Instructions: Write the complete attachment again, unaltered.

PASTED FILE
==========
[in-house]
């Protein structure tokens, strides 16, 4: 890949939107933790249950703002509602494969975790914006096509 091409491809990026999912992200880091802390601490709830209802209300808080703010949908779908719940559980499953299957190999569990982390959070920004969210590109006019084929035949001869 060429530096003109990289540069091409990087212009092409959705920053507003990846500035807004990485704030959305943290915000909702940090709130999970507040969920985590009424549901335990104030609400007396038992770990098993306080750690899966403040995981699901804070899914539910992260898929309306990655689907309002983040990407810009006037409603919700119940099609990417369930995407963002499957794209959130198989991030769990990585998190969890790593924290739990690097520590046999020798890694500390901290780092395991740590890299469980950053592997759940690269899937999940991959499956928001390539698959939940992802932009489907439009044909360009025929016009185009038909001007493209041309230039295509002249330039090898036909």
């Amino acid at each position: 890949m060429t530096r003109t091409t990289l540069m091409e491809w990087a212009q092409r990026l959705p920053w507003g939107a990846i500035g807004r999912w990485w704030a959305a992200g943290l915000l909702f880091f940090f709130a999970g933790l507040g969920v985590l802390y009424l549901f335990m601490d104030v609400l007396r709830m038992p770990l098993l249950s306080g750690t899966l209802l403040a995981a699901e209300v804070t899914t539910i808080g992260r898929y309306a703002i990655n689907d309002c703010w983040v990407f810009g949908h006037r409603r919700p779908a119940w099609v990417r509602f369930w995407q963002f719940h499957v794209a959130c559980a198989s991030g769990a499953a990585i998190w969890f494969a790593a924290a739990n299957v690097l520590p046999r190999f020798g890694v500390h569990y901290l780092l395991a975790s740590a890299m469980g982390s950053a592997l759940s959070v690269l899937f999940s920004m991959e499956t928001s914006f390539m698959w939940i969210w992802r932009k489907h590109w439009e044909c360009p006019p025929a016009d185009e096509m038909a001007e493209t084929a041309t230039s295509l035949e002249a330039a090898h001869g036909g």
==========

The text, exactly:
[in-house]
């Protein structure tokens, strides 16, 4: 890949939107933790249950703002509602494969975790914006096509 091409491809990026999912992200880091802390601490709830209802209300808080703010949908779908719940559980499953299957190999569990982390959070920004969210590109006019084929035949001869 060429530096003109990289540069091409990087212009092409959705920053507003990846500035807004990485704030959305943290915000909702940090709130999970507040969920985590009424549901335990104030609400007396038992770990098993306080750690899966403040995981699901804070899914539910992260898929309306990655689907309002983040990407810009006037409603919700119940099609990417369930995407963002499957794209959130198989991030769990990585998190969890790593924290739990690097520590046999020798890694500390901290780092395991740590890299469980950053592997759940690269899937999940991959499956928001390539698959939940992802932009489907439009044909360009025929016009185009038909001007493209041309230039295509002249330039090898036909």
């Amino acid at each position: 890949m060429t530096r003109t091409t990289l540069m091409e491809w990087a212009q092409r990026l959705p920053w507003g939107a990846i500035g807004r999912w990485w704030a959305a992200g943290l915000l909702f880091f940090f709130a999970g933790l507040g969920v985590l802390y009424l549901f335990m601490d104030v609400l007396r709830m038992p770990l098993l249950s306080g750690t899966l209802l403040a995981a699901e209300v804070t899914t539910i808080g992260r898929y309306a703002i990655n689907d309002c703010w983040v990407f810009g949908h006037r409603r919700p779908a119940w099609v990417r509602f369930w995407q963002f719940h499957v794209a959130c559980a198989s991030g769990a499953a990585i998190w969890f494969a790593a924290a739990n299957v690097l520590p046999r190999f020798g890694v500390h569990y901290l780092l395991a975790s740590a890299m469980g982390s950053a592997l759940s959070v690269l899937f999940s920004m991959e499956t928001s914006f390539m698959w939940i969210w992802r932009k489907h590109w439009e044909c360009p006019p025929a016009d185009e096509m038909a001007e493209t084929a041309t230039s295509l035949e002249a330039a090898h001869g036909g």